Fate of bioavailable nutrients released to a stream during episodic effluent releases from a municipal wastewater treatment lagoon†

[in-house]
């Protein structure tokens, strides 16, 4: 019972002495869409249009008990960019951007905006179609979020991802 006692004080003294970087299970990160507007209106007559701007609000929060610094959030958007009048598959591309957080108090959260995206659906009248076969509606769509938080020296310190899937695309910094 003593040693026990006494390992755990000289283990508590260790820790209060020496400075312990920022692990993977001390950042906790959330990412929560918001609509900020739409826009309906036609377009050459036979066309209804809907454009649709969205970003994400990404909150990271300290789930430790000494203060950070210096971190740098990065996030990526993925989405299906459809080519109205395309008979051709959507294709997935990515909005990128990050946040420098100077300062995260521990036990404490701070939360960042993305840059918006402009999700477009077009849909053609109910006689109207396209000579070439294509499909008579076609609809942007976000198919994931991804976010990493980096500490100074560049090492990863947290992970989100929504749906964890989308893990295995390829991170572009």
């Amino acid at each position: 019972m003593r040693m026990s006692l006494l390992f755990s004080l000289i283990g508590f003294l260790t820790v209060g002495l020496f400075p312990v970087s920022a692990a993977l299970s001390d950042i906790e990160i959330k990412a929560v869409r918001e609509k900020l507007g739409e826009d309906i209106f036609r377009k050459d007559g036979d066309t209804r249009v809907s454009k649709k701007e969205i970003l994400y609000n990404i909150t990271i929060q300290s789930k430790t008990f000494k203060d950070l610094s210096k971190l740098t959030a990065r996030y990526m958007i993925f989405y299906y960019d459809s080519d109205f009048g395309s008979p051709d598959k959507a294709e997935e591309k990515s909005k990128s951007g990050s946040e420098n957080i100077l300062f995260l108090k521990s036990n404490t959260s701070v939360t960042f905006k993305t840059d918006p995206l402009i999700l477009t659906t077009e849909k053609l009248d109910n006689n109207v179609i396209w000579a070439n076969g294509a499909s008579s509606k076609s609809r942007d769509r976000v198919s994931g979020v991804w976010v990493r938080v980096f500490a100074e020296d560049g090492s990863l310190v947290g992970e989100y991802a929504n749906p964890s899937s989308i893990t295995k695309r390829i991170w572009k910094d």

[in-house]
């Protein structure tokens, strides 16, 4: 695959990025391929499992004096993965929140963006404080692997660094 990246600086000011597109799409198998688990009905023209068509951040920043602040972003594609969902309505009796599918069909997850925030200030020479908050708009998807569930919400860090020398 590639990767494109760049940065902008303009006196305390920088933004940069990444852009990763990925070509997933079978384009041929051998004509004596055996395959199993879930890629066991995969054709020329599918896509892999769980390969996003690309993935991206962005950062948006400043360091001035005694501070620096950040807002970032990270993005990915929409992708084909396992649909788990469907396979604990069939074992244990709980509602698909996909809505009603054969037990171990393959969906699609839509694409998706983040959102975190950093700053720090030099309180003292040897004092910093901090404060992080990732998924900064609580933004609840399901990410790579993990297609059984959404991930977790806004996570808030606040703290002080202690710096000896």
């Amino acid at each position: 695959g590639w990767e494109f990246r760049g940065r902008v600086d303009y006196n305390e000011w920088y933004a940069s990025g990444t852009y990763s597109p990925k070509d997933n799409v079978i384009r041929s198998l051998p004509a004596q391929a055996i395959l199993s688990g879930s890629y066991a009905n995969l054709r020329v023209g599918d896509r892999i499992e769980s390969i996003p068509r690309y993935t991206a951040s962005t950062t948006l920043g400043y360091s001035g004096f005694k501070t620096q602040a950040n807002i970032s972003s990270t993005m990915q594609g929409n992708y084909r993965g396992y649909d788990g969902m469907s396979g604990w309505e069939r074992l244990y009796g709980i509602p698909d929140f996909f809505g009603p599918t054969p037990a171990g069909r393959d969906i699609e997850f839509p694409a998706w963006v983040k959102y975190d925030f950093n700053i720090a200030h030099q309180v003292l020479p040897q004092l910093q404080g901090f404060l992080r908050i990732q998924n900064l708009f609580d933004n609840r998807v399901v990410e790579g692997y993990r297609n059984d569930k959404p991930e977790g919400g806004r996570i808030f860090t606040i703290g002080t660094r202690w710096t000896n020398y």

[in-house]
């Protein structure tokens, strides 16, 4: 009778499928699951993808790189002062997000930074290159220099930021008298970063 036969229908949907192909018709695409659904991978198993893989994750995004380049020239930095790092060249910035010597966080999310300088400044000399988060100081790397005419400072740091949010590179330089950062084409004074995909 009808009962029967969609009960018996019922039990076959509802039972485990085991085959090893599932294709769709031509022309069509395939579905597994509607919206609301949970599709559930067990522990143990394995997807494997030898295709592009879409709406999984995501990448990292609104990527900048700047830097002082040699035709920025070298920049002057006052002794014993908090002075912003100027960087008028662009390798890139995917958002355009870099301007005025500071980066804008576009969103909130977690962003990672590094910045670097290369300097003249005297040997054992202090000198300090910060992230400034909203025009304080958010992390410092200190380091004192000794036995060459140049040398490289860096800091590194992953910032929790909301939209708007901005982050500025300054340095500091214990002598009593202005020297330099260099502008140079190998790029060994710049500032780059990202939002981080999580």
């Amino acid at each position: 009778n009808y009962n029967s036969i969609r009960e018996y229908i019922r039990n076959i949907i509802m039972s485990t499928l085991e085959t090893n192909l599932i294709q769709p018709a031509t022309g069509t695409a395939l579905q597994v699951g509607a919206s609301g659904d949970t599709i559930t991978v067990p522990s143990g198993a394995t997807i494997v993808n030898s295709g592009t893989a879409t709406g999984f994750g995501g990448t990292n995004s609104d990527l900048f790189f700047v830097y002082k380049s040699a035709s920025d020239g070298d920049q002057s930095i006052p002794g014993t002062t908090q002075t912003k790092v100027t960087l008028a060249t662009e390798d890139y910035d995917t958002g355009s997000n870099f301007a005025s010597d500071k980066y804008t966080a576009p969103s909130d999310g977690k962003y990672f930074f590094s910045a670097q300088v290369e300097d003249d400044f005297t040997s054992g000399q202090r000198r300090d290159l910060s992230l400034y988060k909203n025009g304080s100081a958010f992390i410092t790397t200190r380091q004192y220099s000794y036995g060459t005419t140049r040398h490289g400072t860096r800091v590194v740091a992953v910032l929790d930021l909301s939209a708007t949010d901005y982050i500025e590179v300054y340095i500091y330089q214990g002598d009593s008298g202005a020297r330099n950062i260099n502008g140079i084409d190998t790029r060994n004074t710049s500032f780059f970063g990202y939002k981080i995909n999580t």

Municipal wastewater lagoons are common across North America and, unlike larger mechanical wastewater treatment plants, typically release nutrient-rich effluent directly to rivers in intermittent pulses. However, little is known about the fate of nutrients from these episodic events, which may happen under varying hydrologic or thermal conditions. We assessed fate of nitrogen (N) and phosphorus (P) from lagoon effluent during three releases to Deadhorse Creek, Manitoba, Canada. Using net nutrient uptake lengths and natural abundance stable isotope ratios of dissolved inorganic nitrogen (DIN) and primary producers, we found that DIN was processed during the summer releases though the dominant mechanism was unclear. However, nitrate was largely exported in autumn. Primary producers assimilated lagoon N but did not appear to reduce DIN concentrations. The longitudinal pattern of soluble reactive phosphorus (SRP) varied between releases and in summer 2019 the stream became a net source of SRP despite concomitant processing of DIN. We hypothesize that low demand for P in Deadhorse Creek, as suggested by upstream SRP > 0.05 mg P L−1, and nutrient ratios indicative of N limitation, reduced instream processing of P. Furthermore, our results indicated that cool or high flow conditions may result in the export of much of the lagoon nutrient load downstream. Our findings suggest the processes that transform wastewater nutrients are overwhelmed during effluent releases. Managers should consider increasing effluent dilution via continuous release of effluent rather than pulsed delivery. However, management of upstream nutrient supply may also be needed when relying upon the self-purifying capacity of rivers.